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Industry News, Green News / Practices, Bionutrition Today sponsored by Lebanon

Some say sustainable lawns are cheaper and easier to maintain.

www.pittsburghlive.com | September 21, 2011

Having a lush, green lawn isn't the status symbol it used to be.

Now, having a lush, green sustainable lawn is the only way to one-up the Joneses.

In the past decade, several communities, including the Canadian province of Quebec; Westchester County, N.Y.; Saginaw, Mich.; Sarasota County, Fla.; and all of Wisconsin, have adopted various bans on the use of "weed-and-feed" products, particularly those containing phosphorus fertilizers, because of environmental and health concerns.

In Quebec, the list of banned products consists of almost two dozen active ingredients — pesticides and herbicides — including 2,4-D and Sevin (carbaryl) — two of the many lawn and garden chemicals Americans frequently use.

Paul Tukey, founder of Safelawns.org, an organization dedicated to promoting environmentally friendly lawn-care, and the author of "The Organic Lawn Care Manual," describes the typical American lawn as a "junkie" — utterly dependent on three or four annual applications of fertilizers, constant artificial irrigation, grub control, weed control, height control.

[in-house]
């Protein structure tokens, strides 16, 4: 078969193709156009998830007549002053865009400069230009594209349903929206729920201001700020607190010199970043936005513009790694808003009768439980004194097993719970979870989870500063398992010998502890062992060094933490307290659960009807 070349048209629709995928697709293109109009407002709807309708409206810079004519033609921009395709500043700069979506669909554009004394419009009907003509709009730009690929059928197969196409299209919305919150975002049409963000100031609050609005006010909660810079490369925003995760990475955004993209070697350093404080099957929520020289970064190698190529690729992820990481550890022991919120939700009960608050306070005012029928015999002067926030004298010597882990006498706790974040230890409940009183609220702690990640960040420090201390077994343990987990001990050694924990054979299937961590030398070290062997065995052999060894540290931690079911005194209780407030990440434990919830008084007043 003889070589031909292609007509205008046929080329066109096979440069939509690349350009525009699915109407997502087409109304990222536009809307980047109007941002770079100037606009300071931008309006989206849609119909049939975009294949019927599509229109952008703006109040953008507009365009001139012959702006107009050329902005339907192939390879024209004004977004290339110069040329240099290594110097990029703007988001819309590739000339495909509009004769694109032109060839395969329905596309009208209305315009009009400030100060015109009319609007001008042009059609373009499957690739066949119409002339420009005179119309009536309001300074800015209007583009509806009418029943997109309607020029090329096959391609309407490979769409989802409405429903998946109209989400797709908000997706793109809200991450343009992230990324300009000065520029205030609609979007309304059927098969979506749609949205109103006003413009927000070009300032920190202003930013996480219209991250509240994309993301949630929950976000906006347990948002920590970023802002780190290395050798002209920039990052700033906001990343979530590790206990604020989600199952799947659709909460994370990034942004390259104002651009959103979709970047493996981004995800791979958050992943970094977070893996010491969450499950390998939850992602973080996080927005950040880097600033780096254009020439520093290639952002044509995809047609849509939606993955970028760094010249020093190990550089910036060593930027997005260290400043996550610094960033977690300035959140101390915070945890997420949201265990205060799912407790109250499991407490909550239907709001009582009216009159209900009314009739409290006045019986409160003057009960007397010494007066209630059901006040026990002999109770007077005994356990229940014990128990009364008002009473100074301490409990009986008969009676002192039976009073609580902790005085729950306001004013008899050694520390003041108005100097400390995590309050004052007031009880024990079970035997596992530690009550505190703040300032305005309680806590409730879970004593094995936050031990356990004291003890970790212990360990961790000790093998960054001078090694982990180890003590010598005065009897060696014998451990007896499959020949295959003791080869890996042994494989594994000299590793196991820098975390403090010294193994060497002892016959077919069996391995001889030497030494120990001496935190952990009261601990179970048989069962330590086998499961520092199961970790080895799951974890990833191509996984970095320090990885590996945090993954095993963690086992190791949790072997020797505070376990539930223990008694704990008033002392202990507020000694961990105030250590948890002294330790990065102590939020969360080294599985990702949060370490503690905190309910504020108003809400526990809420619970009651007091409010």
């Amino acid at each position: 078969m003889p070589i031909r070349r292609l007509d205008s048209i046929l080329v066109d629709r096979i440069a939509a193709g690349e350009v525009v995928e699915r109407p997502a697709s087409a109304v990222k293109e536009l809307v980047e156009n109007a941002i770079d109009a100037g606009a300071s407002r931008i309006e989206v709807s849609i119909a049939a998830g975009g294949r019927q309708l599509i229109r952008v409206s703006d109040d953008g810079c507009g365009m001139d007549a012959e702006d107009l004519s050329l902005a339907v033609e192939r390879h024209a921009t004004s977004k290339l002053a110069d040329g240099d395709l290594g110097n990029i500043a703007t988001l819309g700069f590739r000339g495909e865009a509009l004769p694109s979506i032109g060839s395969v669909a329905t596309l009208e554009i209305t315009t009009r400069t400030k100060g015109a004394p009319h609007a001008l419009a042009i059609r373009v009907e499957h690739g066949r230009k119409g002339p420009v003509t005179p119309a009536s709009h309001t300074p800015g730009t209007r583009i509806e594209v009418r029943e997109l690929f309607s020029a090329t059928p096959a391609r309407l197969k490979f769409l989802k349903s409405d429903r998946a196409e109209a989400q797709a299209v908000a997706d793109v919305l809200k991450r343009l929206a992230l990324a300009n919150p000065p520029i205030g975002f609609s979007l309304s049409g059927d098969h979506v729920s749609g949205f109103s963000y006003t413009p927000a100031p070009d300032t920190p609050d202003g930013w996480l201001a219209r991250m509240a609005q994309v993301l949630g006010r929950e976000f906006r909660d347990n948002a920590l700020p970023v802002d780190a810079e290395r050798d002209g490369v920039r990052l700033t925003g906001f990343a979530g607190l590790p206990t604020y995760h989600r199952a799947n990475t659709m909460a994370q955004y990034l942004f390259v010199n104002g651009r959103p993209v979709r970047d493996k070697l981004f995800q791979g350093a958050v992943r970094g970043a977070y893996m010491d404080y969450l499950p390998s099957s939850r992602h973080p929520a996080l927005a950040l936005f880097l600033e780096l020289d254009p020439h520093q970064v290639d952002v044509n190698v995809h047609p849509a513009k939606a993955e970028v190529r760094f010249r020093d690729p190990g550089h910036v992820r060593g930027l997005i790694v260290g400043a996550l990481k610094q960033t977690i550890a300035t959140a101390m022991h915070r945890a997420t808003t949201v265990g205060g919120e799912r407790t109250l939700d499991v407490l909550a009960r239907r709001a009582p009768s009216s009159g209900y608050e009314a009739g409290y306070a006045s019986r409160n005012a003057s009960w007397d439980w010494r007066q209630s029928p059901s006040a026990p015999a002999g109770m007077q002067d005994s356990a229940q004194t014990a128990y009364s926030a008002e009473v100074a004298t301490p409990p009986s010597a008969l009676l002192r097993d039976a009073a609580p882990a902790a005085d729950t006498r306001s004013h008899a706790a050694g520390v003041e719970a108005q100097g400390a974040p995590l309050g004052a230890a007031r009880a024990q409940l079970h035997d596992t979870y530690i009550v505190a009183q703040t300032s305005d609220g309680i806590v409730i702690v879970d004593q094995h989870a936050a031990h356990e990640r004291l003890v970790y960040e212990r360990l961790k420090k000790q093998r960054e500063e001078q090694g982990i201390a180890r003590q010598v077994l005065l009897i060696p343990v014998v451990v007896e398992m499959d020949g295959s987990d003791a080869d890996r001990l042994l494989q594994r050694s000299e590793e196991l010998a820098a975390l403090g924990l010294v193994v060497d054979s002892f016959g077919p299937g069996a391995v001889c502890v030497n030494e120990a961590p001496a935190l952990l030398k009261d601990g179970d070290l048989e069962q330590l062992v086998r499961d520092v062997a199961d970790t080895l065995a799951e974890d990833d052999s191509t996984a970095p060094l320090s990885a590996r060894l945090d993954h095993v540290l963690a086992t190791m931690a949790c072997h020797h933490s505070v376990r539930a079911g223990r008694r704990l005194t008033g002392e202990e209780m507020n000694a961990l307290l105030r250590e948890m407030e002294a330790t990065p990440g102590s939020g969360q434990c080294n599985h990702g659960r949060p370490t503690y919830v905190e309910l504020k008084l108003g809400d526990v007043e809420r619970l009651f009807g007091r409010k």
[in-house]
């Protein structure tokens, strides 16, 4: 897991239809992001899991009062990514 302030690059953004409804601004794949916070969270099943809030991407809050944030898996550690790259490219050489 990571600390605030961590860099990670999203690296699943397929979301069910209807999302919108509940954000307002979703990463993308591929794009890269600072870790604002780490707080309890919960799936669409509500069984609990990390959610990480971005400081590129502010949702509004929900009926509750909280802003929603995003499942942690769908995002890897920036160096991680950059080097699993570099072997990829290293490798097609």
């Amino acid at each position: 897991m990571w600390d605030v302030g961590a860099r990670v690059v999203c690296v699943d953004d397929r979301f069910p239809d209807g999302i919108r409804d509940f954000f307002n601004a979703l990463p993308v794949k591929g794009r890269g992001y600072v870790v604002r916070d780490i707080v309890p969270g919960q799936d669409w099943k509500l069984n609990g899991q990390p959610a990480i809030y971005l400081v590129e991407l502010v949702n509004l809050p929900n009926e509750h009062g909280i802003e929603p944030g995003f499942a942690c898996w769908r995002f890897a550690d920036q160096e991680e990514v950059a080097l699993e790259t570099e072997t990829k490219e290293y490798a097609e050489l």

So here, then, are six easy-to-implement ways to grow a gorgeous sustainable lawn that rivals any chemical-laden landscape and is easy on the eyes and the budget. A gentle reminder, though, that change doesn't happen overnight. It might take more than a season to wean your turf of these vices. But, stick with it. Tukey says a sustainable lawn is a lot less expensive in the long run and far easier to care for.

Step 1: Shift your thinking from "feeding my lawn" to "feeding my soil."

Tukey likens the way we should grow grass to the way a forest grows trees.

"Create a nutrient-cycling system where your grass is fed by additions of organic matter rather than through added artificial chemicals," he says. This means relying on the beneficial insect and microbial life in your soil to break organic matter down into usable plant nutrients as happens naturally in any undisturbed ecosystem, such as a forest. This is readily accomplished by topdressing your lawn one or two times a year with a finely screened compost spread via a pitchfork and a wheelbarrow.

"It creates a nutrient-rich blanket that is available to plants for far longer than a chemical fertilizer," Tukey says.

For the rest of the article, click here.
 

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